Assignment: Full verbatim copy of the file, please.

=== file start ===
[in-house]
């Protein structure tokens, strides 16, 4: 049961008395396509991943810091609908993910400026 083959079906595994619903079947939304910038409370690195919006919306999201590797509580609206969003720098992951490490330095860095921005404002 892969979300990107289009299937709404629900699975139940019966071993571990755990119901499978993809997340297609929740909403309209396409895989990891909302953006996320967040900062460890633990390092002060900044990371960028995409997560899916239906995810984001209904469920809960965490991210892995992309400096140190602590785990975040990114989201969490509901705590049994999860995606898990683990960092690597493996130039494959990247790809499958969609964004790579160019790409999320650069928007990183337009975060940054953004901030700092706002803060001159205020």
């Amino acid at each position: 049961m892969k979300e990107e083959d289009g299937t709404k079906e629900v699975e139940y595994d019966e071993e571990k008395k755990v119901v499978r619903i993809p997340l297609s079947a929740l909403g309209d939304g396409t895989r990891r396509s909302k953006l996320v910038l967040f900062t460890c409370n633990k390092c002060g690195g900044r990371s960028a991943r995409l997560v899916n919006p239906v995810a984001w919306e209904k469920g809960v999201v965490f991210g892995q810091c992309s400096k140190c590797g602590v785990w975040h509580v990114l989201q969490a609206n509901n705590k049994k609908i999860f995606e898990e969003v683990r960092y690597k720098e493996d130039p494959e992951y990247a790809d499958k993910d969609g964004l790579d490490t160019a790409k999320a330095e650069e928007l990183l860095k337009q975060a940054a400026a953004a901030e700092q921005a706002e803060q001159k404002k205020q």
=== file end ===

[in-house]
């Protein structure tokens, strides 16, 4: 049961008395396509991943810091609908993910400026 083959079906595994619903079947939304910038409370690195919006919306999201590797509580609206969003720098992951490490330095860095921005404002 892969979300990107289009299937709404629900699975139940019966071993571990755990119901499978993809997340297609929740909403309209396409895989990891909302953006996320967040900062460890633990390092002060900044990371960028995409997560899916239906995810984001209904469920809960965490991210892995992309400096140190602590785990975040990114989201969490509901705590049994999860995606898990683990960092690597493996130039494959990247790809499958969609964004790579160019790409999320650069928007990183337009975060940054953004901030700092706002803060001159205020």
């Amino acid at each position: 049961m892969k979300e990107e083959d289009g299937t709404k079906e629900v699975e139940y595994d019966e071993e571990k008395k755990v119901v499978r619903i993809p997340l297609s079947a929740l909403g309209d939304g396409t895989r990891r396509s909302k953006l996320v910038l967040f900062t460890c409370n633990k390092c002060g690195g900044r990371s960028a991943r995409l997560v899916n919006p239906v995810a984001w919306e209904k469920g809960v999201v965490f991210g892995q810091c992309s400096k140190c590797g602590v785990w975040h509580v990114l989201q969490a609206n509901n705590k049994k609908i999860f995606e898990e969003v683990r960092y690597k720098e493996d130039p494959e992951y990247a790809d499958k993910d969609g964004l790579d490490t160019a790409k999320a330095e650069e928007l990183l860095k337009q975060a940054a400026a953004a901030e700092q921005a706002e803060q001159k404002k205020q």